“Maybe we shouldn’t go,” I said to my husband, Dana, shivering under the clear winter sky as we stood on our walkway, halfway between our house and the car.
“You’re sick,” he said. “We’re going.”
“But the money,” I said. “It’s not worth it. They’ll probably tell me I have a cold and charge me $200.”
I’d had a fever of over 102 for three days and was coughing so violently I could barely squeak out a whisper. But we only go to the doctor when absolutely necessary. Our insurance covers once-a-year check-ups. The rest of our medical bills we pay out of pocket up to an $8,000 family deductible, and our pockets have been increasingly empty thanks to Dana’s having recently broken a rib, ongoing speech therapy for one of our five children, and several other unanticipated health expenses. Like many Americans, we’ve worked our whole lives, pay taxes, have never broken the law (other than an occasional speeding ticket), and cannot afford to go to the doctor.
But I also couldn’t afford to miss more work. So, on this night, I let Dana drive me to the local walk-in clinic, where the doctor noted to my symptoms, checked my temperature, listened to my lungs and said I probably had the flu. I could expect to feel sick for another week or so and could go back to work after my temperature returned to normal. So I chugged every flu medicine I could find in our medicine cabinet, sucked on so many cough drops my mouth blistered, and alternately shook with cold or burned with fever while coughing day and night, waiting to get better. Only I didn’t.
So, on day ten, when my fever hit 103.5, I risked another $200 bill and went back to the doctor, who said I’d never had the flu at all. I had pneumonia. My first response was relief. I hadn’t wasted my money, but the second was anger. How was it possible that I’d missed nearly two weeks of work, waiting for my symptoms to go away, when the cure for my illness – a simple round of antibiotics, which cost less than five dollars – was so easily attainable?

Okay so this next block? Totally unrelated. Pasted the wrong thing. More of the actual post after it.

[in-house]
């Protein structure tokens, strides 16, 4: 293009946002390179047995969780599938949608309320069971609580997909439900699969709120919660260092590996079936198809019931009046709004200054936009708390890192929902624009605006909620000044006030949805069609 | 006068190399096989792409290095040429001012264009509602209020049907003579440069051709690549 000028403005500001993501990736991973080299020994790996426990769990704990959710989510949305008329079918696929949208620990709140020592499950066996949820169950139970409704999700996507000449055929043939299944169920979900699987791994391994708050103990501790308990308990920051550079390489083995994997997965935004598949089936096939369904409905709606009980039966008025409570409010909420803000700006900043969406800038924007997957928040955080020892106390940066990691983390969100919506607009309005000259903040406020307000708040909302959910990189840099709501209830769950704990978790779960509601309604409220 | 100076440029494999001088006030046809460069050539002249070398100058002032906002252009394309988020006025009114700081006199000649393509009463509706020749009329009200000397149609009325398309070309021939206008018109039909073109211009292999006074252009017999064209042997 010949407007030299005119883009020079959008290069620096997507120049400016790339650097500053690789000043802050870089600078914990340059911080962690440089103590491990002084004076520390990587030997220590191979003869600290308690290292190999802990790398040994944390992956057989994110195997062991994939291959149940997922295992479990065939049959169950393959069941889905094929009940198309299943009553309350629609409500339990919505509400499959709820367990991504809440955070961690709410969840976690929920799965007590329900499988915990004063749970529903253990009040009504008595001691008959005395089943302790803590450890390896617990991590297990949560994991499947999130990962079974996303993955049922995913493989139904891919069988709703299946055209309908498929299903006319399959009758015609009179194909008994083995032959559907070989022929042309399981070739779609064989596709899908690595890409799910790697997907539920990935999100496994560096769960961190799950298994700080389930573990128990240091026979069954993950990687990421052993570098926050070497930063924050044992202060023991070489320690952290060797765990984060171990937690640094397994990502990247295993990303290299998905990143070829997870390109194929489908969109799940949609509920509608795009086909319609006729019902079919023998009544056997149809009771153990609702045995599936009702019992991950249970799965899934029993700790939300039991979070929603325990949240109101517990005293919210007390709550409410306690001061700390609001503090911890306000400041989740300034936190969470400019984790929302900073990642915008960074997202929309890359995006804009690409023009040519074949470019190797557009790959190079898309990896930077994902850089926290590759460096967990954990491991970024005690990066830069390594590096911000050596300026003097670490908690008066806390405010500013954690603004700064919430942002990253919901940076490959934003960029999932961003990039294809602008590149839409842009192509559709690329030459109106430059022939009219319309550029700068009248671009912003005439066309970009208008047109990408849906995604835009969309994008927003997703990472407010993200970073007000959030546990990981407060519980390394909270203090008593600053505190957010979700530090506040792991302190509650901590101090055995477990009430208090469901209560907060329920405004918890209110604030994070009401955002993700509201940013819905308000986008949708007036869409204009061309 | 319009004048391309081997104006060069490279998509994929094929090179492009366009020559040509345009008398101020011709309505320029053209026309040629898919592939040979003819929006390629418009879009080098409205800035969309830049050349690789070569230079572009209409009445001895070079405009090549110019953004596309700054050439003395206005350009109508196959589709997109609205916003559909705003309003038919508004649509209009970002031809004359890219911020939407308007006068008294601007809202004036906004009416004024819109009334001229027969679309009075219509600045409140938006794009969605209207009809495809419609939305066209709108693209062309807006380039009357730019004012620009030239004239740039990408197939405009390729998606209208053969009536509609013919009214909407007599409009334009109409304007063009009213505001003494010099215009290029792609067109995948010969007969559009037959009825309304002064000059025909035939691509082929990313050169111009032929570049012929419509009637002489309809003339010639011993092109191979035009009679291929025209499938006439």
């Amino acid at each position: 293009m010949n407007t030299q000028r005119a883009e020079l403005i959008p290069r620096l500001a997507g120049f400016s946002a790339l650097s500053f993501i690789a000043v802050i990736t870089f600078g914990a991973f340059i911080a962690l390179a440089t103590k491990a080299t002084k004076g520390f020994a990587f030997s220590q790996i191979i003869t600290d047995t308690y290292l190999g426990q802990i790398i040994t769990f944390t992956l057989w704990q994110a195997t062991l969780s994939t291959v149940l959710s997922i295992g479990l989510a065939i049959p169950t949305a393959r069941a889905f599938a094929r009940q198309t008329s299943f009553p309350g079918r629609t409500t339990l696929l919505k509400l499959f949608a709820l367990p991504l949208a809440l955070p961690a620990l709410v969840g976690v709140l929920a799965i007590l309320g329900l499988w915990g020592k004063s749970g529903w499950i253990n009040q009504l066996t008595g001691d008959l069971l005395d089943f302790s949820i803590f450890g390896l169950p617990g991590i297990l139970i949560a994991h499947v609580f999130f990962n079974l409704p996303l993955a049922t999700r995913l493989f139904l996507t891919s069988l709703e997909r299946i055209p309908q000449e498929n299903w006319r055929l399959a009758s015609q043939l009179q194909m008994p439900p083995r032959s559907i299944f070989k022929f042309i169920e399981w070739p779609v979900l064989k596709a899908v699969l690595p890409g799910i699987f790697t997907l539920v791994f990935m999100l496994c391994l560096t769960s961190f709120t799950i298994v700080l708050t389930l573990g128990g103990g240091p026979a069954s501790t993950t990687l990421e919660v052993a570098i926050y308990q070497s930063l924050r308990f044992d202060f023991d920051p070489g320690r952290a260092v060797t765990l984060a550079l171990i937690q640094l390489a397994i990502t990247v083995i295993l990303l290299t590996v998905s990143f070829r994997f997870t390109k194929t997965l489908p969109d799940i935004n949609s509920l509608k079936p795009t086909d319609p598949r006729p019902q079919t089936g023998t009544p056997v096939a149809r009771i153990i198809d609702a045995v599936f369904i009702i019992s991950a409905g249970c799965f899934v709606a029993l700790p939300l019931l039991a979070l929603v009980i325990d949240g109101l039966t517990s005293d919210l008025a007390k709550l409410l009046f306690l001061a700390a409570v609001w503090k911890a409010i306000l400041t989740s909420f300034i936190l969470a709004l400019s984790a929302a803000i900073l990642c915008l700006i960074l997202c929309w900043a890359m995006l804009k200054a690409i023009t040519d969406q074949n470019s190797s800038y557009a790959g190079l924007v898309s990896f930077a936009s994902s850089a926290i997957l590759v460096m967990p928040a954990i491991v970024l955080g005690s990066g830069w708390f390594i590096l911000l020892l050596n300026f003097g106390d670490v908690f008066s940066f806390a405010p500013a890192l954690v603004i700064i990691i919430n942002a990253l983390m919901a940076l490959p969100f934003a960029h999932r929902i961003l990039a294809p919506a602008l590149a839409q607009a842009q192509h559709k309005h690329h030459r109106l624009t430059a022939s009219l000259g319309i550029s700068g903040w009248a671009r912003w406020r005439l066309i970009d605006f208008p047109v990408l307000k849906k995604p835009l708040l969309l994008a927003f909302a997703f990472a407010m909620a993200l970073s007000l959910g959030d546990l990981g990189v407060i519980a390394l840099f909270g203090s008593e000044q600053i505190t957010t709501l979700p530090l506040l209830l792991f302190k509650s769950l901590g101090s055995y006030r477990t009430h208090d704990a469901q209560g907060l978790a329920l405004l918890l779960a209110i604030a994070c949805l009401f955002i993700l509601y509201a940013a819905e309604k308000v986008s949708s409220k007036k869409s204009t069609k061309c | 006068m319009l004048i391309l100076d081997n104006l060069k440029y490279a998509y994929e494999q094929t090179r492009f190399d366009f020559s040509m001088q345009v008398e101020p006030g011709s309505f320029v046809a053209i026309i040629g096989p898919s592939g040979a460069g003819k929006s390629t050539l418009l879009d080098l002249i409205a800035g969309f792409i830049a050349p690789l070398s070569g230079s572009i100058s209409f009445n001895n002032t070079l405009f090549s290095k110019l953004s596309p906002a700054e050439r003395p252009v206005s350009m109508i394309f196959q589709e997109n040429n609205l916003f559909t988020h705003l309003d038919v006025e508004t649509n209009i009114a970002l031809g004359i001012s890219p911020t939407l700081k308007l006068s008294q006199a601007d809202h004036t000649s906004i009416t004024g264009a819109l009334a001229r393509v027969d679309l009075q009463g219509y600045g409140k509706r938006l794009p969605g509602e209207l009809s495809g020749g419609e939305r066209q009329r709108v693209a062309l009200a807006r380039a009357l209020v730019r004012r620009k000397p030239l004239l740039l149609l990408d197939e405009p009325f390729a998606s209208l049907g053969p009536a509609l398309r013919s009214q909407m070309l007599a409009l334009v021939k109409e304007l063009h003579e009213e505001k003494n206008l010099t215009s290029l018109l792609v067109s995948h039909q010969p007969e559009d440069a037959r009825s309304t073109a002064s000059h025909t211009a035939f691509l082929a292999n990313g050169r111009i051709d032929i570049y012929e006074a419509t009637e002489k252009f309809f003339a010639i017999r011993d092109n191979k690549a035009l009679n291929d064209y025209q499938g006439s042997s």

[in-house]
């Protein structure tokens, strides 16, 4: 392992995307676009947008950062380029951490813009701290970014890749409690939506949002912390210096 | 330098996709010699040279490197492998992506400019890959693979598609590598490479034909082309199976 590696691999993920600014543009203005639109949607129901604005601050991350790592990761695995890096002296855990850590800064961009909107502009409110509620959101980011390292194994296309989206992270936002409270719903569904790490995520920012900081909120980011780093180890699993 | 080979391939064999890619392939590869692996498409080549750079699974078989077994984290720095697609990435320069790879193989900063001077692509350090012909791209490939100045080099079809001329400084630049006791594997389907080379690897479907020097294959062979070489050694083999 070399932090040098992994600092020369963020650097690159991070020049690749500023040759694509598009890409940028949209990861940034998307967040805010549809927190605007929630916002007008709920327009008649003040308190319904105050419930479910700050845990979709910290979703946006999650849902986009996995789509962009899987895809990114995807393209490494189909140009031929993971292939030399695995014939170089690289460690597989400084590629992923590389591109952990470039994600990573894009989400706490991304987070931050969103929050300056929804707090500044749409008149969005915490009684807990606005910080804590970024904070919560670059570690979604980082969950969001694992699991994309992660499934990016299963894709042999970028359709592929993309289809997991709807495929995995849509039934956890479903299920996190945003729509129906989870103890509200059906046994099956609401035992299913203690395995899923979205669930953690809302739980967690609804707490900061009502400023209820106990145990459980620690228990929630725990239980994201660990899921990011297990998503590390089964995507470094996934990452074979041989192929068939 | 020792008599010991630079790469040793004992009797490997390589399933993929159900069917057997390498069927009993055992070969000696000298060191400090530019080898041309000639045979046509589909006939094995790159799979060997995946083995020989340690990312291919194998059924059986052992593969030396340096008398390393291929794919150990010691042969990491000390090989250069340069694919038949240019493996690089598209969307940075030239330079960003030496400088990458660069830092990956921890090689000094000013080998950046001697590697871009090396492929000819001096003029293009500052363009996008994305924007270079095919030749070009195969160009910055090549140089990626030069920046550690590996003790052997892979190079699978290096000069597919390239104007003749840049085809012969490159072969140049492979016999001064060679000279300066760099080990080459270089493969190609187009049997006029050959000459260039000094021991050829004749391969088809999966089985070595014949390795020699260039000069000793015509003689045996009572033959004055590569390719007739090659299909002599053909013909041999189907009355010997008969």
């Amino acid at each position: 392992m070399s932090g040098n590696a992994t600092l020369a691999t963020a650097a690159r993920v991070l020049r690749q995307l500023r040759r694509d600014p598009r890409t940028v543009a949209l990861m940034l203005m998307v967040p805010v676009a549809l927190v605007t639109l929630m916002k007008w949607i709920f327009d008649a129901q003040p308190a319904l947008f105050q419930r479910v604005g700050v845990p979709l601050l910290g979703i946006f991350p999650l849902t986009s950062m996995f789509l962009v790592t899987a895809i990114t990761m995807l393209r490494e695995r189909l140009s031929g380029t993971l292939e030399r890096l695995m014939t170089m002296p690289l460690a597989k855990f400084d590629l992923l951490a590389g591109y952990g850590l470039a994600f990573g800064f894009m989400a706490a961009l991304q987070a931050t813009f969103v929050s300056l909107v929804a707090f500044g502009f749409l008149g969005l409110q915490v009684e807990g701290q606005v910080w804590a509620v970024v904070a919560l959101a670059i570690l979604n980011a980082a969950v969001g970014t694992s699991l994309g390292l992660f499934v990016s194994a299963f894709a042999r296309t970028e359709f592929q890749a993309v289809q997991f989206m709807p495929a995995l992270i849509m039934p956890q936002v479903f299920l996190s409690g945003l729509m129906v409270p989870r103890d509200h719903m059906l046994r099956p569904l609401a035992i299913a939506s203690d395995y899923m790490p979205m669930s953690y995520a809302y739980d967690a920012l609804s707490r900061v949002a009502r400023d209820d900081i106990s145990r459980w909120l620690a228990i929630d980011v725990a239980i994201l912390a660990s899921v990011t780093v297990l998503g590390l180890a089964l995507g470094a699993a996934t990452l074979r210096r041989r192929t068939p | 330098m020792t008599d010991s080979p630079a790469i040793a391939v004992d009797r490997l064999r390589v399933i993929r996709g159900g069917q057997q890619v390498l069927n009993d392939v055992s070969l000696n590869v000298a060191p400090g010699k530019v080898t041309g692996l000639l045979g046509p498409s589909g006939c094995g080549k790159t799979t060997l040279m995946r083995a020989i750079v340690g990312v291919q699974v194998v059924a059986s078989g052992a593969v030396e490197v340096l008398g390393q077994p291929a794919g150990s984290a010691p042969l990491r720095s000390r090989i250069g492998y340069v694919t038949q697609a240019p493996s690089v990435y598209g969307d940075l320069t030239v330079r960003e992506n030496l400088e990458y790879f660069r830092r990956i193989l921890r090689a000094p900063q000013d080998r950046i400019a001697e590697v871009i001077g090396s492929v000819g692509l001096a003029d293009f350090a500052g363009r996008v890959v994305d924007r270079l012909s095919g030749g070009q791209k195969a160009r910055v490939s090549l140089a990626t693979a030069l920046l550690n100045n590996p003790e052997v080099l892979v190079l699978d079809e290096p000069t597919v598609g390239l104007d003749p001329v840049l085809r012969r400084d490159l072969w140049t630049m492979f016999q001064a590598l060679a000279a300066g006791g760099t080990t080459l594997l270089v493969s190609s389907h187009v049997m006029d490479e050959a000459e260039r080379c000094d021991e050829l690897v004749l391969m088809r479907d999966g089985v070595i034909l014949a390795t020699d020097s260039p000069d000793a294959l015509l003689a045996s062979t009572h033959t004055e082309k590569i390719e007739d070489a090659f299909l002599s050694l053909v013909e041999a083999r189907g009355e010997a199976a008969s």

We live modestly, save what we can, share when we are able, go to work, pay our bills, serve in our community, and yet basic health care is hard to reach. Despite that we have insurance, like many, our insurance pays so little and costs so much that we are theoretically one diagnosis away from bankruptcy. I am grateful to God that we generally have good health. And when I look at the medical needs of those around the world, our own needs seem so minor. But I’m also tired of trying to guess when it’s worth going to the doctor.
As people of faith, who believe in the infinite value of everyone created in God’s image, providing affordable health care should be among our highest priorities. I’m thankful to be getting better. But I can’t help wondering, how much sicker might I have gotten if I hadn’t risked going back in?
Meadow Rue Merrill, author of the award-winning memoir, Redeeming Ruth, writes for children and adults from a little house in the big woods of mid-coast Maine. She is also the author of the children’s picture book The Backward Easter Egg Huntand four other books in the Lantern Hill Farm series, celebrating the holidays in a way that builds children’s faith.
Meadow, I hope you are feeling well again. What you related is so common now, and a shame. Health care, child care, housing … such things should be available and affordable. I wonder when a majority of people will collectively say “enough” and demand change that lifts us all up. Thank you for sharing your story.
Yes, indeed. Thanks for your thoughts. Sorry it took me so long to respond. Playing catch up!